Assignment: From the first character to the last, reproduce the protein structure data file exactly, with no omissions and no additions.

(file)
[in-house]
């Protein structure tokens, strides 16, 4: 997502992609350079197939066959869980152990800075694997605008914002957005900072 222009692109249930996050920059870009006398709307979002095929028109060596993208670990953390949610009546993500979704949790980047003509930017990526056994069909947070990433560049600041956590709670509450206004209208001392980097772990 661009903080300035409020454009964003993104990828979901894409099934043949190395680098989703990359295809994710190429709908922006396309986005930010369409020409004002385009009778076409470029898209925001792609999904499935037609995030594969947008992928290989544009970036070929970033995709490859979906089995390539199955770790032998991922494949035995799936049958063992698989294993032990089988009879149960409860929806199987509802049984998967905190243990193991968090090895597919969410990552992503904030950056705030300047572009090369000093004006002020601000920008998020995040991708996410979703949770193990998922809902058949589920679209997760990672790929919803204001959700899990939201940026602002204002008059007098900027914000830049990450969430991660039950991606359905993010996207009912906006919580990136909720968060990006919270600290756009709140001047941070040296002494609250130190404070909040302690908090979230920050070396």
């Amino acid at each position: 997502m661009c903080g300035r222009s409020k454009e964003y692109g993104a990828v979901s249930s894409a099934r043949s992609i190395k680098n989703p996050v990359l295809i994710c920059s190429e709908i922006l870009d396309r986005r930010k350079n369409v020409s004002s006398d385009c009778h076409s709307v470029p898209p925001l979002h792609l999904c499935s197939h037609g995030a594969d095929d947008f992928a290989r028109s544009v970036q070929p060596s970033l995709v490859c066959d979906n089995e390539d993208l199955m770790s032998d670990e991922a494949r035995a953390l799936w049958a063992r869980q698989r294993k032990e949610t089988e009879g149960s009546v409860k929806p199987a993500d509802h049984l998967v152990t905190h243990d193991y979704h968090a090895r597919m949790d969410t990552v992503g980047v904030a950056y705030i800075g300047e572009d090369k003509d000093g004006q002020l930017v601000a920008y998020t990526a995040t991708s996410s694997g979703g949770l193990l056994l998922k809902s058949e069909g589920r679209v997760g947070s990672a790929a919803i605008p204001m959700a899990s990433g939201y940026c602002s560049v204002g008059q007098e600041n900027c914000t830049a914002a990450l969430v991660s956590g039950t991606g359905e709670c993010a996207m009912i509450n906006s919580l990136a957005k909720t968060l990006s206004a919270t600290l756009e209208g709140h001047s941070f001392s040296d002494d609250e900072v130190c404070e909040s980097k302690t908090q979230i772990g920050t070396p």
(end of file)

[in-house]
């Protein structure tokens, strides 16, 4: 997502992609350079197939066959869980152990800075694997605008914002957005900072 222009692109249930996050920059870009006398709307979002095929028109060596993208670990953390949610009546993500979704949790980047003509930017990526056994069909947070990433560049600041956590709670509450206004209208001392980097772990 661009903080300035409020454009964003993104990828979901894409099934043949190395680098989703990359295809994710190429709908922006396309986005930010369409020409004002385009009778076409470029898209925001792609999904499935037609995030594969947008992928290989544009970036070929970033995709490859979906089995390539199955770790032998991922494949035995799936049958063992698989294993032990089988009879149960409860929806199987509802049984998967905190243990193991968090090895597919969410990552992503904030950056705030300047572009090369000093004006002020601000920008998020995040991708996410979703949770193990998922809902058949589920679209997760990672790929919803204001959700899990939201940026602002204002008059007098900027914000830049990450969430991660039950991606359905993010996207009912906006919580990136909720968060990006919270600290756009709140001047941070040296002494609250130190404070909040302690908090979230920050070396």
């Amino acid at each position: 997502m661009c903080g300035r222009s409020k454009e964003y692109g993104a990828v979901s249930s894409a099934r043949s992609i190395k680098n989703p996050v990359l295809i994710c920059s190429e709908i922006l870009d396309r986005r930010k350079n369409v020409s004002s006398d385009c009778h076409s709307v470029p898209p925001l979002h792609l999904c499935s197939h037609g995030a594969d095929d947008f992928a290989r028109s544009v970036q070929p060596s970033l995709v490859c066959d979906n089995e390539d993208l199955m770790s032998d670990e991922a494949r035995a953390l799936w049958a063992r869980q698989r294993k032990e949610t089988e009879g149960s009546v409860k929806p199987a993500d509802h049984l998967v152990t905190h243990d193991y979704h968090a090895r597919m949790d969410t990552v992503g980047v904030a950056y705030i800075g300047e572009d090369k003509d000093g004006q002020l930017v601000a920008y998020t990526a995040t991708s996410s694997g979703g949770l193990l056994l998922k809902s058949e069909g589920r679209v997760g947070s990672a790929a919803i605008p204001m959700a899990s990433g939201y940026c602002s560049v204002g008059q007098e600041n900027c914000t830049a914002a990450l969430v991660s956590g039950t991606g359905e709670c993010a996207m009912i509450n906006s919580l990136a957005k909720t968060l990006s206004a919270t600290l756009e209208g709140h001047s941070f001392s040296d002494d609250e900072v130190c404070e909040s980097k302690t908090q979230i772990g920050t070396p």